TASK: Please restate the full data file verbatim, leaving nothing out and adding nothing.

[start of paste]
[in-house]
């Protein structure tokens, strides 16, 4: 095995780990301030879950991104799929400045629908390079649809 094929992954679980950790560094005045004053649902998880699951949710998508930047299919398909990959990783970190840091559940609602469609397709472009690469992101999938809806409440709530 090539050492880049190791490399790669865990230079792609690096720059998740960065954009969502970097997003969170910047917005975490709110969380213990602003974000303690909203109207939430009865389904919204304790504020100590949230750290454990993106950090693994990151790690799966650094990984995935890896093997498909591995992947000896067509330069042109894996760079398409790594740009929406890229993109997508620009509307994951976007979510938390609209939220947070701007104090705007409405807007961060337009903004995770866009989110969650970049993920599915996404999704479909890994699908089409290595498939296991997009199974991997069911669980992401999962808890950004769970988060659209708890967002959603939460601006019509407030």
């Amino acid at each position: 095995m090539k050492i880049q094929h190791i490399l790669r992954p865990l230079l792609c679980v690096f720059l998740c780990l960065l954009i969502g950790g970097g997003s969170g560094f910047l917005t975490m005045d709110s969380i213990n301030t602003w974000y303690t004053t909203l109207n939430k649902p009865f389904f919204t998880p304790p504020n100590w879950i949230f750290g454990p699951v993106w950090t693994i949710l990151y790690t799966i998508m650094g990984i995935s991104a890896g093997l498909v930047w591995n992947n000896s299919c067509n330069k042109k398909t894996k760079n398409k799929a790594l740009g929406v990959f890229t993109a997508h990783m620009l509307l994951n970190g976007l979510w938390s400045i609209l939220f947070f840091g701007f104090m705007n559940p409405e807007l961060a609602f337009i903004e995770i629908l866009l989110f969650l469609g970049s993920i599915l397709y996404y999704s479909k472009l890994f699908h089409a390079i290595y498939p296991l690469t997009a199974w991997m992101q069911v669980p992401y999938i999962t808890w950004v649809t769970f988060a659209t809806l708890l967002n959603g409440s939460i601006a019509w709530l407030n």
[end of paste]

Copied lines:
[in-house]
């Protein structure tokens, strides 16, 4: 095995780990301030879950991104799929400045629908390079649809 094929992954679980950790560094005045004053649902998880699951949710998508930047299919398909990959990783970190840091559940609602469609397709472009690469992101999938809806409440709530 090539050492880049190791490399790669865990230079792609690096720059998740960065954009969502970097997003969170910047917005975490709110969380213990602003974000303690909203109207939430009865389904919204304790504020100590949230750290454990993106950090693994990151790690799966650094990984995935890896093997498909591995992947000896067509330069042109894996760079398409790594740009929406890229993109997508620009509307994951976007979510938390609209939220947070701007104090705007409405807007961060337009903004995770866009989110969650970049993920599915996404999704479909890994699908089409290595498939296991997009199974991997069911669980992401999962808890950004769970988060659209708890967002959603939460601006019509407030």
């Amino acid at each position: 095995m090539k050492i880049q094929h190791i490399l790669r992954p865990l230079l792609c679980v690096f720059l998740c780990l960065l954009i969502g950790g970097g997003s969170g560094f910047l917005t975490m005045d709110s969380i213990n301030t602003w974000y303690t004053t909203l109207n939430k649902p009865f389904f919204t998880p304790p504020n100590w879950i949230f750290g454990p699951v993106w950090t693994i949710l990151y790690t799966i998508m650094g990984i995935s991104a890896g093997l498909v930047w591995n992947n000896s299919c067509n330069k042109k398909t894996k760079n398409k799929a790594l740009g929406v990959f890229t993109a997508h990783m620009l509307l994951n970190g976007l979510w938390s400045i609209l939220f947070f840091g701007f104090m705007n559940p409405e807007l961060a609602f337009i903004e995770i629908l866009l989110f969650l469609g970049s993920i599915l397709y996404y999704s479909k472009l890994f699908h089409a390079i290595y498939p296991l690469t997009a199974w991997m992101q069911v669980p992401y999938i999962t808890w950004v649809t769970f988060a659209t809806l708890l967002n959603g409440s939460i601006a019509w709530l407030n």